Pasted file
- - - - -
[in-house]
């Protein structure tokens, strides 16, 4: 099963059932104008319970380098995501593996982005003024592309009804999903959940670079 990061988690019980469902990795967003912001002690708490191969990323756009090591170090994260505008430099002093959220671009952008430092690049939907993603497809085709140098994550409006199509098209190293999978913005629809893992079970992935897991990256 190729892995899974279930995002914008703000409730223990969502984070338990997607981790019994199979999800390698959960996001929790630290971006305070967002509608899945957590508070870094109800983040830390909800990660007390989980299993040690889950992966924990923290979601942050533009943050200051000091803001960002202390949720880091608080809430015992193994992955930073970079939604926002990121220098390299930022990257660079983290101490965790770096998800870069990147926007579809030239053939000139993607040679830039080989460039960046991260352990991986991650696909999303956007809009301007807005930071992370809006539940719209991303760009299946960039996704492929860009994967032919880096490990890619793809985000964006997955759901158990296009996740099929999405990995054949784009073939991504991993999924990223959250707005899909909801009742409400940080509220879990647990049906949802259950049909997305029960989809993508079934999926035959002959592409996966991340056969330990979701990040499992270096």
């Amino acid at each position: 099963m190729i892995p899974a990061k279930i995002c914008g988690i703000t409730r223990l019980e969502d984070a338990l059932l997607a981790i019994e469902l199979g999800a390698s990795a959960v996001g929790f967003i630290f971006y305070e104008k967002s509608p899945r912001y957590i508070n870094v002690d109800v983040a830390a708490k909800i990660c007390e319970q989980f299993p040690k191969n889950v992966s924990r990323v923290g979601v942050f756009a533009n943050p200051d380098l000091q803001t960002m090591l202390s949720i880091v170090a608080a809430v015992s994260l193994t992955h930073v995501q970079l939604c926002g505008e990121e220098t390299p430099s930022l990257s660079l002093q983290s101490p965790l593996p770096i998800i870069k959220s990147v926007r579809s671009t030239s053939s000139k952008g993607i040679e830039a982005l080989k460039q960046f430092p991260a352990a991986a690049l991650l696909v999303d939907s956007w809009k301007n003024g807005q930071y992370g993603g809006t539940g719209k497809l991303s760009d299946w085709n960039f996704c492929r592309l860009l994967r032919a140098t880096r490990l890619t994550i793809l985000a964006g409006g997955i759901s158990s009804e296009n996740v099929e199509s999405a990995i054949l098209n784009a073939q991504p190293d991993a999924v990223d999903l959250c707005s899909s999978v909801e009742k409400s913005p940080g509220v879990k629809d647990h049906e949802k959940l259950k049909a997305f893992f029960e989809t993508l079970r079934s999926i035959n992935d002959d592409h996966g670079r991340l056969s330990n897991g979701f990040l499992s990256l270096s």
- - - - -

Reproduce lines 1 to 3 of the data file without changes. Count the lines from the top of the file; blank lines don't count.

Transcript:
[in-house]
């Protein structure tokens, strides 16, 4: 099963059932104008319970380098995501593996982005003024592309009804999903959940670079 990061988690019980469902990795967003912001002690708490191969990323756009090591170090994260505008430099002093959220671009952008430092690049939907993603497809085709140098994550409006199509098209190293999978913005629809893992079970992935897991990256 190729892995899974279930995002914008703000409730223990969502984070338990997607981790019994199979999800390698959960996001929790630290971006305070967002509608899945957590508070870094109800983040830390909800990660007390989980299993040690889950992966924990923290979601942050533009943050200051000091803001960002202390949720880091608080809430015992193994992955930073970079939604926002990121220098390299930022990257660079983290101490965790770096998800870069990147926007579809030239053939000139993607040679830039080989460039960046991260352990991986991650696909999303956007809009301007807005930071992370809006539940719209991303760009299946960039996704492929860009994967032919880096490990890619793809985000964006997955759901158990296009996740099929999405990995054949784009073939991504991993999924990223959250707005899909909801009742409400940080509220879990647990049906949802259950049909997305029960989809993508079934999926035959002959592409996966991340056969330990979701990040499992270096």
């Amino acid at each position: 099963m190729i892995p899974a990061k279930i995002c914008g988690i703000t409730r223990l019980e969502d984070a338990l059932l997607a981790i019994e469902l199979g999800a390698s990795a959960v996001g929790f967003i630290f971006y305070e104008k967002s509608p899945r912001y957590i508070n870094v002690d109800v983040a830390a708490k909800i990660c007390e319970q989980f299993p040690k191969n889950v992966s924990r990323v923290g979601v942050f756009a533009n943050p200051d380098l000091q803001t960002m090591l202390s949720i880091v170090a608080a809430v015992s994260l193994t992955h930073v995501q970079l939604c926002g505008e990121e220098t390299p430099s930022l990257s660079l002093q983290s101490p965790l593996p770096i998800i870069k959220s990147v926007r579809s671009t030239s053939s000139k952008g993607i040679e830039a982005l080989k460039q960046f430092p991260a352990a991986a690049l991650l696909v999303d939907s956007w809009k301007n003024g807005q930071y992370g993603g809006t539940g719209k497809l991303s760009d299946w085709n960039f996704c492929r592309l860009l994967r032919a140098t880096r490990l890619t994550i793809l985000a964006g409006g997955i759901s158990s009804e296009n996740v099929e199509s999405a990995i054949l098209n784009a073939q991504p190293d991993a999924v990223d999903l959250c707005s899909s999978v909801e009742k409400s913005p940080g509220v879990k629809d647990h049906e949802k959940l259950k049909a997305f893992f029960e989809t993508l079970r079934s999926i035959n992935d002959d592409h996966g670079r991340l056969s330990n897991g979701f990040l499992s990256l270096s």